Tahirih Justice Center
Tahirih Justice Center is a national non-profit that protects courageous immigrant women and girls who refuse to be victims of violence through direct legal and social services, education and training, and public policy advocacy.
Started 3 petitions
U.S. laws should explicitly protect women and girls seeking asylum.
My name is Aicha. I am an advocate and a survivor of gender-based violence. Many years ago, I endured abuse and threats of forced marriage simply because I am a girl. The public authorities did nothing to stop the abuse. I had no other options left for survival, so I left the only home I’ve ever known in search of safety. I thought I would find refuge immediately upon arrival in the United States, but that only marked the beginning of a long and difficult journey through the asylum system. For many survivors fleeing for their lives, the asylum system can still feel rigged today. Our outdated asylum laws do not clearly recognize gender as a ground worthy of protection. As a result, survivors face an overly complicated system, full of inconsistent and arbitrary asylum decisions. It’s almost impossible to navigate without a lawyer. Too many survivors have been unjustly denied asylum, even if they are otherwise eligible under international guidelines. Without clear laws that explicitly protect survivors, the limited access to asylum that is available remains under constant threat. At any time, it can be attacked, weakened, and even eliminated by a new court ruling or administration. Relying on cobbled together regulations to ensure protection for survivors is no longer an option. No one should experience violence because of their gender. And when they do, they should have a right to seek safety. By stating explicitly in regulations and laws that survivors of gender-based violence should be protected by asylum, we are saying once and for all that every person deserves access to safety, dignity, and justice. I am asking you today to sign this petition and join me in demanding justice for survivors.
Tell ICE to Release Vilma and Reunite Her With Her Daughter
Vilma Carrillo is a mother from Guatemala who has been separated from her 11 year old daughter, Yeisvi, since May, as they were attempting to seek asylum in the U.S. Vilma escaped Guatemala because of horrendous domestic violence, and undertook a dangerous journey with her child to have a chance at a life in safety. Under the administration’s “zero-tolerance” policy, thousands of parents were separated from their children after they entered the U.S. at the southern border, and Vilma was one of them. Parents reported countless stories of the traumatizing and forceful ways in which they were separated; including being told that their children were only being taken for a bath, or having their screaming children ripped from their arms. The inhumanity of this policy was acknowledged at a bipartisan level, and a federal judge ordered all separated families to be reunited by July 29th. Vilma watched as parents joyfully reunited with their children, even though they were still being detained, but her turn never came. Yeisvi is a U.S. citizen, and U.S. citizens cannot be placed in these immigrant detention centers, so Vilma and Yeisvi were not permitted to be reunified. As a result, Yesivi has been painfully separated from her mother for over seven months, as she waits in foster care in Arizona. Vilma has also been recently informed that she may lose her parental rights if she is not released from detention. The state of Arizona has made clear, however, that the only reason why her parental rights are in jeopardy is because she is detained. ICE is aware that keeping Vilma in detention may result in her losing custody of her daughter, and they have not yet released her. Please sign this petition urging the ICE Atlanta Field Office Director, Sean Gallagher, and Secretary of the Department of Homeland Security, Kirstjen Nielsen, to order the release of Vilma immediately. Vilma and Yeisvi deserve a chance at rebuilding a life in safety together. Click here to read the New York Times story on Vilma and Yeisvi.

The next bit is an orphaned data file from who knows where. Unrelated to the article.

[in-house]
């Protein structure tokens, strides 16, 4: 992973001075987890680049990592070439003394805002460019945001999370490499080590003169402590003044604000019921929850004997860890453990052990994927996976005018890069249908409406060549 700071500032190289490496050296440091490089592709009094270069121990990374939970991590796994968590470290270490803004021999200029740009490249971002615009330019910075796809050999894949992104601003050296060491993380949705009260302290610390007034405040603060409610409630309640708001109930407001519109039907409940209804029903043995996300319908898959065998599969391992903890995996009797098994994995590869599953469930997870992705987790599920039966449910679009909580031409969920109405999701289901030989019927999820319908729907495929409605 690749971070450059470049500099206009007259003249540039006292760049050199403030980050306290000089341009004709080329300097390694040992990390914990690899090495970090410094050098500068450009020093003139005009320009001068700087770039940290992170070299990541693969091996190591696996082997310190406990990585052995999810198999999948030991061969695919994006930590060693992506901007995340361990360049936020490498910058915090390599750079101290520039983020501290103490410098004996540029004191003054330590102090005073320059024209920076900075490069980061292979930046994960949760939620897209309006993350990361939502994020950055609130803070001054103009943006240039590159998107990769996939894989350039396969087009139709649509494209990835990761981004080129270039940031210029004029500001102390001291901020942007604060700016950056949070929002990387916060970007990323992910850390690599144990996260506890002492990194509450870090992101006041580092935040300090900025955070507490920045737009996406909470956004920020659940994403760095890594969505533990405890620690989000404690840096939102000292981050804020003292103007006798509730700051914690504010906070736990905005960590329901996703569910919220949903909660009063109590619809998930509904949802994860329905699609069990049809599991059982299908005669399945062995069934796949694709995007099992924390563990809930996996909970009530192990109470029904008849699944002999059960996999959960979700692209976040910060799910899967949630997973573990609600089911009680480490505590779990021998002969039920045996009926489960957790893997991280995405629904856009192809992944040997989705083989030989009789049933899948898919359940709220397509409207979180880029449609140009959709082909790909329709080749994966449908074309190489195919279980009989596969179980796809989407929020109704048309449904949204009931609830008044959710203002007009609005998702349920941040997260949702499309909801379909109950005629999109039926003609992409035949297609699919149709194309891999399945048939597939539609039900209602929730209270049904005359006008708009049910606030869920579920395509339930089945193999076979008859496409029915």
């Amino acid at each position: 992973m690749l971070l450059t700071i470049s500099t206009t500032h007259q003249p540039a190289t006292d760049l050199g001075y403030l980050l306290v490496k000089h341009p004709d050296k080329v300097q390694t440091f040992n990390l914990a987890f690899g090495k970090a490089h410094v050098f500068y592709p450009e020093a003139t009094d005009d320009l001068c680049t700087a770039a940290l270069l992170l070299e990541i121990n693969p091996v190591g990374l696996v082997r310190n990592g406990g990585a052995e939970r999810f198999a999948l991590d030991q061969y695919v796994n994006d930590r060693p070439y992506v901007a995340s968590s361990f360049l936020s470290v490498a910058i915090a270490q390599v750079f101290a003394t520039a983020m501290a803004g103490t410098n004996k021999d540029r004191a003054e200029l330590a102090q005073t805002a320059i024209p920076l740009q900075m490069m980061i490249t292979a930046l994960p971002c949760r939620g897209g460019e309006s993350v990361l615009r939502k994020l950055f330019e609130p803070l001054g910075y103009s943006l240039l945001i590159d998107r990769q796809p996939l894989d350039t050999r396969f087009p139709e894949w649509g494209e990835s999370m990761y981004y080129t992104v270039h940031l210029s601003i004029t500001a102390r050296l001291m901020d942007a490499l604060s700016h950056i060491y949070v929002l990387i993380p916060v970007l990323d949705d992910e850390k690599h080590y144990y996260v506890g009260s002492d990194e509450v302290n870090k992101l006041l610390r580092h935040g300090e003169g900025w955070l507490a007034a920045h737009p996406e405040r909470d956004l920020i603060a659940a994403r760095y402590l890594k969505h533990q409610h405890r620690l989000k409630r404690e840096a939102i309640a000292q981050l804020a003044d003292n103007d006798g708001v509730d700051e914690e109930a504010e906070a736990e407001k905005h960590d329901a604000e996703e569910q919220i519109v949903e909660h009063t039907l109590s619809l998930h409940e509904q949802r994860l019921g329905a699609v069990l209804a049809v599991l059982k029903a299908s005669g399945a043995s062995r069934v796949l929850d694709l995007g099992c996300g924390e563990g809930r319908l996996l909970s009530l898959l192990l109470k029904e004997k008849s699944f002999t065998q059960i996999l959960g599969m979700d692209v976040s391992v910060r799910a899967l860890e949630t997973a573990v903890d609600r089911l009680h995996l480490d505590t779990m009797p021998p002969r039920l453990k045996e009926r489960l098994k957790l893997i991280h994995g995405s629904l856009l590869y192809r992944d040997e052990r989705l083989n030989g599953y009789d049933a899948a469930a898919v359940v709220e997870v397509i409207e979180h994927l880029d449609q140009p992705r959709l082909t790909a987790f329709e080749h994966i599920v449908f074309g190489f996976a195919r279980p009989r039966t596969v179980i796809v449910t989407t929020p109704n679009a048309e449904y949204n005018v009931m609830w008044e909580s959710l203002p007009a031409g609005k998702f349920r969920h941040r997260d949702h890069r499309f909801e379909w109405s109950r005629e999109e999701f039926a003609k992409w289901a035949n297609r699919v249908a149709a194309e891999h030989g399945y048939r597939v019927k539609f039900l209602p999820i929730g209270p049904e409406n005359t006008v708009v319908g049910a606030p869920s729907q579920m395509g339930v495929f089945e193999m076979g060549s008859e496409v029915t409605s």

Tell Jeff Sessions: Domestic Violence Victims Need Asylum
Aracely’s story began in Honduras, where she lived with her family in a small community. At age 15, a man in her village known for his violent temper kidnapped her, raping and torturing her for days until she could escape. Although she found her way home, the man’s abuse continued for years, until one day he shot Aracely in the head, killed her two sons, and then killed himself. Aracely, who was pregnant with a daughter, miraculously survived, as did her daughter. After the attack, her abuser’s family blamed Aracely for his death and threatened to kill her and her family. She tried escaping to another part of Honduras, but his family found her there. Attorney General Jeff Sessions just directed immigration judges to stop granting asylum to victims of domestic violence like Aracely. Sign our petition to demand he reverse it immediately. Aracely's only chance to stay alive was to flee to the United States, where she was granted asylum. But under the new directive, victims like her won't be able to seek safety here. This could impact tens of thousands of people – most of them women. Join us in telling Sessions that victims of severe domestic violence deserve a chance at safety on our shores.